"Today's historic Court decision means that the FCC has been granted jurisdiction over the Internet," added Powell. "While we fully expect some to rush to judgment about the fate of the open Internet, we should remember neither the adoption of the Open Internet Order, nor its partial repeal, has led or will lead to significant changes in how ISPs manage their networks."
Door Left Open
However, it was a cable TV provider that spurred the FCC to adopt Net neutrality in the first place. That provider, Comcast, was caught blocking certain traffic on its network, recalled Jennifer Yeh, policy counsel for Free Press.
"The court was very clear that the heart of the Net neutrality rules -- nondiscrimination and no blocking -- cannot survive under the framework that the FCC has used," she told TechNewsWorld.
"Those provisions are gone, so we no longer have those protections," Yeh continued, "so that if your ISP decided that it wanted to block certain content, it could do that -- or if your ISP decided it wanted to charge Netflix more to get its content to you, it could do that."
Because the court's decision turned more on how the FCC adopted its Net neutrality rules than on the substance of the rules themselves, the gate may be left open for a reprise of the regulations.
"I think the court decision pointed to the fact that if the FCC wanted to create open Internet rules under common carrier authority, that they could," Christopher Lewis, vice president for government affairs for Public Knowledge, told TechNewsWorld. "I think they left that door wide open."
In its decision, the court wrote the following: "Given that the Commission has chosen to classify broadband providers in a manner that exempts them from treatment as common carriers, the Communications Act expressly prohibits the Commission from nonetheless regulating them as such. Because the Commission has failed to establish that the anti-discrimination and anti-blocking rules do not impose per se common carrier obligations, we vacate those portions of the Open Internet Order."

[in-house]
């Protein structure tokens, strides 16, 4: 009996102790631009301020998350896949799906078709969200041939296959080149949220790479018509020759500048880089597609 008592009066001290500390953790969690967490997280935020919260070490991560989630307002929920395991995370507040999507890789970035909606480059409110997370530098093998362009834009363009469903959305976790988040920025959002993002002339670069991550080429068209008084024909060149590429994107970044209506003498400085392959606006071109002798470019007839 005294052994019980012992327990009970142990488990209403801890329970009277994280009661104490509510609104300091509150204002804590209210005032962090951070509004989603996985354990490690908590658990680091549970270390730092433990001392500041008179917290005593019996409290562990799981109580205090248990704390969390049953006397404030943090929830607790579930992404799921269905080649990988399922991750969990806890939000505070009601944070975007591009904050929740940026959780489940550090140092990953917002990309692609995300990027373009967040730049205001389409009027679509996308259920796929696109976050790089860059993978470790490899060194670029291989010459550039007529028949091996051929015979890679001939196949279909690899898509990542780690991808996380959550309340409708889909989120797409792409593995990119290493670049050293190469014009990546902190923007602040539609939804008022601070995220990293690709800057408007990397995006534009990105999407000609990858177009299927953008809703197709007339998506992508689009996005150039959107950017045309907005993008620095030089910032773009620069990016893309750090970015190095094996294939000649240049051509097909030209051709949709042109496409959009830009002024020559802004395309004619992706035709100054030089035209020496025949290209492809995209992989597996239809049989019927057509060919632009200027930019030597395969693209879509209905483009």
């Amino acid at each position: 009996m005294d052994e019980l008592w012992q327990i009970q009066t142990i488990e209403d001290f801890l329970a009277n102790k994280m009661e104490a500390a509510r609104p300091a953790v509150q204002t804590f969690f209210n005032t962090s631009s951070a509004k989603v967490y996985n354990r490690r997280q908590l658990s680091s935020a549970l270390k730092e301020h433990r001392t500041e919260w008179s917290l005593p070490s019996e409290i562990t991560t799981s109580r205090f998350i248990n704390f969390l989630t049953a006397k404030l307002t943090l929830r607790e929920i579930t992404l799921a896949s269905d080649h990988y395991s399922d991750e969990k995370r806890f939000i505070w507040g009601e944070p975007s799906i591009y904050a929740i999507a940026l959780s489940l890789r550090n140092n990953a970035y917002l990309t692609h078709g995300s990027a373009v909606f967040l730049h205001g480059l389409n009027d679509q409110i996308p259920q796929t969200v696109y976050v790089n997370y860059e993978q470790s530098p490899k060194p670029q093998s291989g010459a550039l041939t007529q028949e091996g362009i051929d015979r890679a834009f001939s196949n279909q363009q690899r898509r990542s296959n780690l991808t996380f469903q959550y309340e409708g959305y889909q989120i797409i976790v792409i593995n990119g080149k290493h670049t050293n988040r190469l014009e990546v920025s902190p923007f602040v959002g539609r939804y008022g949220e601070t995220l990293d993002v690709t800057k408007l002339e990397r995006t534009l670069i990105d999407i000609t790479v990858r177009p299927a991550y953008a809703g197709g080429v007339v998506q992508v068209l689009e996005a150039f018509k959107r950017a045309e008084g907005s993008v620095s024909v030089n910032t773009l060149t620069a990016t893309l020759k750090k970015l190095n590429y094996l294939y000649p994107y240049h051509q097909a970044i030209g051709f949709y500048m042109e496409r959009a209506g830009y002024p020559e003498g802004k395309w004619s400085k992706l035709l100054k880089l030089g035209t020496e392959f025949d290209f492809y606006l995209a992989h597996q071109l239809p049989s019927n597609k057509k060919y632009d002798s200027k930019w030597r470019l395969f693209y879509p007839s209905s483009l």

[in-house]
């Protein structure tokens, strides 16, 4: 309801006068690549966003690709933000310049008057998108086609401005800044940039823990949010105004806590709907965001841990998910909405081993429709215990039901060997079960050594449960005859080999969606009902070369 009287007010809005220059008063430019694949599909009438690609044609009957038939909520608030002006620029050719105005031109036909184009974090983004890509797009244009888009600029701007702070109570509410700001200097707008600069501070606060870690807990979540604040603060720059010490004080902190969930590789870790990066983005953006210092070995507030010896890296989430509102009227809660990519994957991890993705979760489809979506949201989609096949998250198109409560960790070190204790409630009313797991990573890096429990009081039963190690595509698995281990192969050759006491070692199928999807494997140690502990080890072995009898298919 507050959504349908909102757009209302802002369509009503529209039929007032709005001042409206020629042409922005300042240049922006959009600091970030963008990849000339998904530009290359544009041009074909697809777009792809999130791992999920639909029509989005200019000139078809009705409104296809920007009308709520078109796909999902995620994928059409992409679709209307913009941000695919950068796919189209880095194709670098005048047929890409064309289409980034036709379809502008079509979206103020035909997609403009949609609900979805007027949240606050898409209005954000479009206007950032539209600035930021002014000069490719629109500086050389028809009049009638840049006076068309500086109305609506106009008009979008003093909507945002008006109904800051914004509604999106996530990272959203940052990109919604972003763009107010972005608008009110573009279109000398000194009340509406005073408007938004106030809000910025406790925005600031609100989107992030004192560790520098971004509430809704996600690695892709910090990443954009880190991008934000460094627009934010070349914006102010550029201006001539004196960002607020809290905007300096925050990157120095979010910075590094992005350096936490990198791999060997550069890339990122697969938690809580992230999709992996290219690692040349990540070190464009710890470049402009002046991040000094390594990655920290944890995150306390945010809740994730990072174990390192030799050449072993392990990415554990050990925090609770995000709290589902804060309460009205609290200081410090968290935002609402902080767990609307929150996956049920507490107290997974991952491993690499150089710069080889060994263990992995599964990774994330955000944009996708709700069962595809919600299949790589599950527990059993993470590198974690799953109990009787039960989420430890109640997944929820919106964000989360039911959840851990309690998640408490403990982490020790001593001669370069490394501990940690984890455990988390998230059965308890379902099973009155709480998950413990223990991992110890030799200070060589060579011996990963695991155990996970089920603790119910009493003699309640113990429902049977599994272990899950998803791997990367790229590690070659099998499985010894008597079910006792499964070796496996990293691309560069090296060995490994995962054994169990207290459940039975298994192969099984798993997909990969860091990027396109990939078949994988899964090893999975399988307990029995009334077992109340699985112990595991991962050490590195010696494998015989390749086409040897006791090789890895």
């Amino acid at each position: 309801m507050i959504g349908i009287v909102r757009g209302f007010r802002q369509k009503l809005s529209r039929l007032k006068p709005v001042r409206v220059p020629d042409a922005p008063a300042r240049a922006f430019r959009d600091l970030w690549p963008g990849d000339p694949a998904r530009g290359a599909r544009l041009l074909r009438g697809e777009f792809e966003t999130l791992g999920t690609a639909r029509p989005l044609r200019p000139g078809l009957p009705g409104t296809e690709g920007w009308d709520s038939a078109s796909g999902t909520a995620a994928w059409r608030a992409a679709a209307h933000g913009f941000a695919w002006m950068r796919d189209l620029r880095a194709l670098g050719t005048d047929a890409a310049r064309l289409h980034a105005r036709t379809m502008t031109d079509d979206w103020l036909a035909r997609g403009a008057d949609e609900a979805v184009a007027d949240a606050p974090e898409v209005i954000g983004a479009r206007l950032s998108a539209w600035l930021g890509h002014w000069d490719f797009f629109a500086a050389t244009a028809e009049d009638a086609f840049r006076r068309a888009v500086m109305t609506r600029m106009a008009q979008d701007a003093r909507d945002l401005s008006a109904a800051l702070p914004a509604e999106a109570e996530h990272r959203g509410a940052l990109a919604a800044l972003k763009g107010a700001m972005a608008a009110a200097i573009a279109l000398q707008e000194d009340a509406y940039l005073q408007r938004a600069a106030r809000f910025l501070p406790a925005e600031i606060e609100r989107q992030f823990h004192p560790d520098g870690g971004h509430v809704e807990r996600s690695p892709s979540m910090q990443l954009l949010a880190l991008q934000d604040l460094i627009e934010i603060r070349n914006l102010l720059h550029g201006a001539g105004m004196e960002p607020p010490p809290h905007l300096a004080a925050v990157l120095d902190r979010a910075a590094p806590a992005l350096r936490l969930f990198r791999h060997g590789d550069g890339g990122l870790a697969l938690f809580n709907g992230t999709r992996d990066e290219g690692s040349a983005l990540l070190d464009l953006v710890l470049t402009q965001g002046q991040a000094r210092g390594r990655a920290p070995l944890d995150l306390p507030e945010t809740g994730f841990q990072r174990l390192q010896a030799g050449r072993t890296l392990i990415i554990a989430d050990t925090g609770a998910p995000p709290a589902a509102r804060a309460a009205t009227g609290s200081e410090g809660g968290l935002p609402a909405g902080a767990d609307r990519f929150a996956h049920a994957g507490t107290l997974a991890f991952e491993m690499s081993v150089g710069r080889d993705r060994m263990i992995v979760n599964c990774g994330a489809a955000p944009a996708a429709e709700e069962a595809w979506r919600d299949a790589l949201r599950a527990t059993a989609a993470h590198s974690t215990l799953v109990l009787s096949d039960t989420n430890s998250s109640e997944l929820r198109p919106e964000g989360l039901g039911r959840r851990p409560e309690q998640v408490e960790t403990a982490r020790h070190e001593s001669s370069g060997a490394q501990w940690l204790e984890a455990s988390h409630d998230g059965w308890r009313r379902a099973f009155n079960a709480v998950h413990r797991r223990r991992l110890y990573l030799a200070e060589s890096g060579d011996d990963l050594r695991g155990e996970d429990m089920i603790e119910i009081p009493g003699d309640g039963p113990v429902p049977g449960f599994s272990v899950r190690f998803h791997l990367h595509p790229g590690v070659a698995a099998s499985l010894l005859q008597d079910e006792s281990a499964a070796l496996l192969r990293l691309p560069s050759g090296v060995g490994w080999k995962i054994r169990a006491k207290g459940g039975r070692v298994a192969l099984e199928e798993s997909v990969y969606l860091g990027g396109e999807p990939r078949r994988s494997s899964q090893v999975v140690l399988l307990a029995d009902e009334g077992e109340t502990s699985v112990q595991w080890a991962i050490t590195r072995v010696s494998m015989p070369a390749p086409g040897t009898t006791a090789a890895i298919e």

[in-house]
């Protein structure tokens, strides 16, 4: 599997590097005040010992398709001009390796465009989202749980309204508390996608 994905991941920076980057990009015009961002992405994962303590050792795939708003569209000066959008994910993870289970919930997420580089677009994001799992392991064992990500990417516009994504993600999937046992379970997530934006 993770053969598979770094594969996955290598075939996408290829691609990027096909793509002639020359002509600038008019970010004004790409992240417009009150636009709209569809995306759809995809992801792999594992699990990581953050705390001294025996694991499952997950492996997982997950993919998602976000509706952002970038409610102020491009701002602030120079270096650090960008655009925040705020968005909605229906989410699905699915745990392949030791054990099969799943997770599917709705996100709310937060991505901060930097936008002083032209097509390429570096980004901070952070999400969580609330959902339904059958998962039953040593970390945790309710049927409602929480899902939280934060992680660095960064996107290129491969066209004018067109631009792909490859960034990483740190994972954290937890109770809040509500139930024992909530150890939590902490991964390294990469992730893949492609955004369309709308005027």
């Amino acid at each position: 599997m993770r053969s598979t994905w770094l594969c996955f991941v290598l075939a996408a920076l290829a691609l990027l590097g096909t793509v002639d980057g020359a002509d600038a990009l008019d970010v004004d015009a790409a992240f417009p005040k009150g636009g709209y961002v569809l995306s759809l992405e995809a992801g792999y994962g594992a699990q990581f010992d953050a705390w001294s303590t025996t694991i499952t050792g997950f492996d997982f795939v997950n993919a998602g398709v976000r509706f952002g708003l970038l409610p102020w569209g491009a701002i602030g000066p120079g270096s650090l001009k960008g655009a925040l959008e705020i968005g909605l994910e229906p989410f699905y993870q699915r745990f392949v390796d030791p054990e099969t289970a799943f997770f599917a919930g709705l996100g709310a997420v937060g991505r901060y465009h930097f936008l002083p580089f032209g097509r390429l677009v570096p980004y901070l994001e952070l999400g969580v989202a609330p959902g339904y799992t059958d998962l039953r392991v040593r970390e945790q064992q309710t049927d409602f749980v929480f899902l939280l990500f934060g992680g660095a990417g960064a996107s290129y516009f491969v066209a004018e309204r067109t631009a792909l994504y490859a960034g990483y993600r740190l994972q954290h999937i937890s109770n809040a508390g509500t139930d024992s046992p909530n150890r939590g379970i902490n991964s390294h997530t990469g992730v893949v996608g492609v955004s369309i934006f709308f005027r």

While the court may have left the door open for the FCC to create new Net neutrality rules, it remains to be seen whether the agency will try to slip through it.
"We will consider all available options, including those for appeal, to ensure that these networks on which the Internet depends continue to provide a free and open platform for innovation and expression, and operate in the interest of all Americans," said FCC Chairman Thomas Wheeler.
Whatever action the FCC chooses, though, it may not be acting alone.
"I think this is a big enough mess and there's enough ambiguity about how everything should be regulated that I would see Congress having a role in this," Laura Phillips, head of the government and regulatory affairs practice at Drinker Biddle & Reath, told TechNewsWorld.
"Whether it hastens the day when there's a mutual overhaul of the telecom laws is anybody's guess," she added, "but there will be a lot of Hill action as a result of this -- no question."